Tony Harris was one of 280 people murdered last year in Philadelphia.
“You know, the streets talk, said Harris’ brother-in-law, Lloyd Williams. "We kinda have an idea of who the people are. But it's not enough evidence for the police to be able to make an arrest. Something to make it stick.”
Harris’ case is among nearly half of the murders in Philadelphia last year that went unsolved. Authorities there say that’s largely because people won't cooperate with police. City officials have been offering cash rewards in exchange for information. But the results so far are mixed.
Police call the percentage of killers they catch the "homicide clearance rate," and cities with a low rate have more killers walking the streets.
“Clearing cases saves lives,” said Thomas Hargrove, a retired investigative journalist who runs the Murder Accountability Project
He said the clearance rate has been dropping nationwide. One big reason? More mistrust of police.
West Virginia University professor Rachael Woldoff said high-profile cases nationwide of unarmed black men shot by police hasn’t helped.
“It’s not just individual African-Americans. It’s about the neighborhood context and the way police behave in African-American communities,” she said.
Jennifer Selber, Philadelphia’s lead homicide prosecutor, said she would like to see more cooperation from those who have information about murders.
“It's extremely frustrating,” Selber said. “Especially because when we actually arrest people, our conviction rate is over 90 percent.”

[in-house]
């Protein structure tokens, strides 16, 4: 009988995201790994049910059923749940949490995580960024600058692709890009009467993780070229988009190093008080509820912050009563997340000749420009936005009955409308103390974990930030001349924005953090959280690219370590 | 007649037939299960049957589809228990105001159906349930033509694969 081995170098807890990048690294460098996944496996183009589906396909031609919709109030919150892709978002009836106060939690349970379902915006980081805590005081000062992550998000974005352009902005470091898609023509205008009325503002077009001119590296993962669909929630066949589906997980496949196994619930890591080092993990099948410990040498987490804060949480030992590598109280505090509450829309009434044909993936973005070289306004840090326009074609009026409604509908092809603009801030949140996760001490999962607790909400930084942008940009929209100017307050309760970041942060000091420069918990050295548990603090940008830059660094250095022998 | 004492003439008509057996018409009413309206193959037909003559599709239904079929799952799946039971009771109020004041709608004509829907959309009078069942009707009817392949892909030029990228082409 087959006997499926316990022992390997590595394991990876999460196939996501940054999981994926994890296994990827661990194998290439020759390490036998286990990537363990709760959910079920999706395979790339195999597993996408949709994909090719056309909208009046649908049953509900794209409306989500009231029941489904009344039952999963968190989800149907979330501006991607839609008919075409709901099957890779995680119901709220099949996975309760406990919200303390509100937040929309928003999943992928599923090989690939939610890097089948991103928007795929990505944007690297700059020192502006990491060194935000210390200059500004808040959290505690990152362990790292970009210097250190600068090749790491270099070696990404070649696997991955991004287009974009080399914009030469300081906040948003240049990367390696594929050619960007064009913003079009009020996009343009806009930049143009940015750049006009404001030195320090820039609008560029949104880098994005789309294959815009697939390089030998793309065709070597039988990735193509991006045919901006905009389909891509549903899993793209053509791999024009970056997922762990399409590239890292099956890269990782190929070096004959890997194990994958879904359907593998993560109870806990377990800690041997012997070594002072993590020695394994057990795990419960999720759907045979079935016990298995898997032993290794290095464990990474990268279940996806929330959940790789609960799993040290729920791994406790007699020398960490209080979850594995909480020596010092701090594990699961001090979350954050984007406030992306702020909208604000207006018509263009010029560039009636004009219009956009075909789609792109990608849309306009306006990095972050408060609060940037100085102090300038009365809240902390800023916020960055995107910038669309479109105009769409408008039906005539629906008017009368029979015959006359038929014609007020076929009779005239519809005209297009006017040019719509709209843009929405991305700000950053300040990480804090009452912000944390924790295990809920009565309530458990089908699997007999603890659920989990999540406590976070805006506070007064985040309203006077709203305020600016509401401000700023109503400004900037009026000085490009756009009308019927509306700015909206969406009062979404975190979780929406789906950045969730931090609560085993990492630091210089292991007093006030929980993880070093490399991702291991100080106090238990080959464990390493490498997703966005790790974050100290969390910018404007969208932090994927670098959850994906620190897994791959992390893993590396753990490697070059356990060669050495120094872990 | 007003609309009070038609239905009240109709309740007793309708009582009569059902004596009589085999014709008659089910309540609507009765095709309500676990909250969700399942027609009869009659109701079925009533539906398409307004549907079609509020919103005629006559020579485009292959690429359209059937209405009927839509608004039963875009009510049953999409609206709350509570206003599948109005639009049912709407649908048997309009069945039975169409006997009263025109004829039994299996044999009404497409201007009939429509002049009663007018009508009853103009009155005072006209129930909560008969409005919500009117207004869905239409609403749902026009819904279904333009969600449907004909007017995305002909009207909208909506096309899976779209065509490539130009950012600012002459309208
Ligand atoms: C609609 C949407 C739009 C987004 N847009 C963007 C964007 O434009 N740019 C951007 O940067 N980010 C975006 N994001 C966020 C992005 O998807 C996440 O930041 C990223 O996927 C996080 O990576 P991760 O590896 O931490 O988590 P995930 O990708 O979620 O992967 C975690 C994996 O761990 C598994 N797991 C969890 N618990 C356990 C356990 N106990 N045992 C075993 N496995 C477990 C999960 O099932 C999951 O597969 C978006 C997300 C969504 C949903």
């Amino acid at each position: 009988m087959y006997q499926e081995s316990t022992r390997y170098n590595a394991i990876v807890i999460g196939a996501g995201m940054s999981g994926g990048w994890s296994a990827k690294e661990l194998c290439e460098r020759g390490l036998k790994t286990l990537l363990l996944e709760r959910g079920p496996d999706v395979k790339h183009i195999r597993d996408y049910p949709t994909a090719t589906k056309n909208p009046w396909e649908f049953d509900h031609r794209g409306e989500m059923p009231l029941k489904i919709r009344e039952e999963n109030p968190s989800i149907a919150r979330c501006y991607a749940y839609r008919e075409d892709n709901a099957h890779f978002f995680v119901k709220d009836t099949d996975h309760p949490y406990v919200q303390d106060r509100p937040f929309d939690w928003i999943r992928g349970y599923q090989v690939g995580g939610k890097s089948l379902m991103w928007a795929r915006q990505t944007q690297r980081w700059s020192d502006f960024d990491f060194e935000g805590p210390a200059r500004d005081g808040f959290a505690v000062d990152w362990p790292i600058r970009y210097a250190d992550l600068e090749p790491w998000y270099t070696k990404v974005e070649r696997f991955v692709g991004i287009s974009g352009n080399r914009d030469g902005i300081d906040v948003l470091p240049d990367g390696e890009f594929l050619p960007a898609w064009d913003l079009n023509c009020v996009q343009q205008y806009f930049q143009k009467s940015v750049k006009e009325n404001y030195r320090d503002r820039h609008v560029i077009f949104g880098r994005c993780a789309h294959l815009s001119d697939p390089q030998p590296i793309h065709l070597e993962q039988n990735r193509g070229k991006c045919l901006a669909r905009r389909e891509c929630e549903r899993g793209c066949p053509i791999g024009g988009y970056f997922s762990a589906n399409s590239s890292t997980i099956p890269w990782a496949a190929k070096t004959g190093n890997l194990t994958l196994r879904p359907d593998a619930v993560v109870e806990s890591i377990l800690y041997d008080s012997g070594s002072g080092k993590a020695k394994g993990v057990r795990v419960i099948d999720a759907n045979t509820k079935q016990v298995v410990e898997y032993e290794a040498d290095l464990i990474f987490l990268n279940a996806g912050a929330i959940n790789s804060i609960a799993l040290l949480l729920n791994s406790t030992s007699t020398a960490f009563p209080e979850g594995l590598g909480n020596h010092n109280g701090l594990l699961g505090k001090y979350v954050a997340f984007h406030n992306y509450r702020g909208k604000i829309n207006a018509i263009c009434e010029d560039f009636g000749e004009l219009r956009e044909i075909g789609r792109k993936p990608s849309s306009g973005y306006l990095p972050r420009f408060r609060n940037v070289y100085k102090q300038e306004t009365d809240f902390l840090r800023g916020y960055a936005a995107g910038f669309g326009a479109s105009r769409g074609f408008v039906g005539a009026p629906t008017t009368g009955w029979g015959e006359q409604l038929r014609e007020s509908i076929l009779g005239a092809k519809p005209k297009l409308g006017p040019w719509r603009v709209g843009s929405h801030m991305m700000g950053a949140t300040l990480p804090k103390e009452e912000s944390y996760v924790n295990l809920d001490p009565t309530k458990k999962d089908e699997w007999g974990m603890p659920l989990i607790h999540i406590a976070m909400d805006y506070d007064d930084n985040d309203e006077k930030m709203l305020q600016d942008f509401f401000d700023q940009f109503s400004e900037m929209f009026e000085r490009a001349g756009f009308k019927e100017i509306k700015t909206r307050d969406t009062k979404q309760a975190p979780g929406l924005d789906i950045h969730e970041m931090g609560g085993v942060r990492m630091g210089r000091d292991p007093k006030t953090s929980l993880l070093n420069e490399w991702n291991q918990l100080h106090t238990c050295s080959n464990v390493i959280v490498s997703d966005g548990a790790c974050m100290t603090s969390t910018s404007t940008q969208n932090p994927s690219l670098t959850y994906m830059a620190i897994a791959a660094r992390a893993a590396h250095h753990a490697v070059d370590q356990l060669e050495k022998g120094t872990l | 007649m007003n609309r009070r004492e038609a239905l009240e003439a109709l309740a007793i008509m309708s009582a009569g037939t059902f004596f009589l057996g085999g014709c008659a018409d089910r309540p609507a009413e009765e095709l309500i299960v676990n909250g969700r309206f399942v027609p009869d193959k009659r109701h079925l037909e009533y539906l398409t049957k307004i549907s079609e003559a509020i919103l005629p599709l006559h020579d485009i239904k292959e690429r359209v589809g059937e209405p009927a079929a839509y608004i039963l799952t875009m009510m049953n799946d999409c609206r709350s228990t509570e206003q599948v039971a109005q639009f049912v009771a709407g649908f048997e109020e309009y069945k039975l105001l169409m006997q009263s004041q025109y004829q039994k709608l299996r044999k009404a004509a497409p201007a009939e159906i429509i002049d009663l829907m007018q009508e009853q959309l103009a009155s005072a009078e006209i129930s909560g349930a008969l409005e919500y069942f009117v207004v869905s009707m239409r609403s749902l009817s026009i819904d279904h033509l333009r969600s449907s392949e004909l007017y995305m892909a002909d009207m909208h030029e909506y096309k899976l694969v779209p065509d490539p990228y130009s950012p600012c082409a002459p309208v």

The city offers $20,000 to anyone with information that leads to a homicide arrest.
“Well, there's some people that $20,000 is motivation to come forward and share information,” said Philadelphia’s District Attorney Seth Williams.
For some people in the community, though, cooperation may look more like “snitching.”
“There's some people that $20,000 is not enough. Because they're so worried about retaliation, or being shot, murdered, having their car keyed,” Williams said.
Since 2013, Philadelphia's paid out more than $600,000, according to records obtained from the city.
Meanwhile, the DA's office has other creative techniques. “They've even had people that want to look like they're being arrested, so that they're looking like they're being taken down against their will, and they're not being cooperative,” Selber said.
Yes, some people won't talk unless police stage an arrest.
Lloyd Williams said he plans to hang posters around his community in Southwest Philly to spread the word about cash rewards.
But the underlying issue of trust to help solve a murder, prosecutors say, might take decades to repair.